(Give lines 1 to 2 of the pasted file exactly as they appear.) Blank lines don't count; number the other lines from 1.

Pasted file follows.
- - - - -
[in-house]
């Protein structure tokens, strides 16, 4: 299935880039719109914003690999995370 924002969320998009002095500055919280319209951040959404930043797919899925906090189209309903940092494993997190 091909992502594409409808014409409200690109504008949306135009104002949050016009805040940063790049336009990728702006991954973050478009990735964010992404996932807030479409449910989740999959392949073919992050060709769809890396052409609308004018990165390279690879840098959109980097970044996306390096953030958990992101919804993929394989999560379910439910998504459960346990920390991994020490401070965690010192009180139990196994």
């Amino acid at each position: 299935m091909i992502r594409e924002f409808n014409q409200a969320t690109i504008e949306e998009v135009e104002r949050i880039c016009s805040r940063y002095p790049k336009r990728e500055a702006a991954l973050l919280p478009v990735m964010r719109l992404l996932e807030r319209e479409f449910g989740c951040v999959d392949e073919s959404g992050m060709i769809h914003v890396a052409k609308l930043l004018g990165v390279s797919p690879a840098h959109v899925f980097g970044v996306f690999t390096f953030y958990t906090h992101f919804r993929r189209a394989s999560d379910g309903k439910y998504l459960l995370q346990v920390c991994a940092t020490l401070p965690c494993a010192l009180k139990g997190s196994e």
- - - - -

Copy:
[in-house]
């Protein structure tokens, strides 16, 4: 299935880039719109914003690999995370 924002969320998009002095500055919280319209951040959404930043797919899925906090189209309903940092494993997190 091909992502594409409808014409409200690109504008949306135009104002949050016009805040940063790049336009990728702006991954973050478009990735964010992404996932807030479409449910989740999959392949073919992050060709769809890396052409609308004018990165390279690879840098959109980097970044996306390096953030958990992101919804993929394989999560379910439910998504459960346990920390991994020490401070965690010192009180139990196994």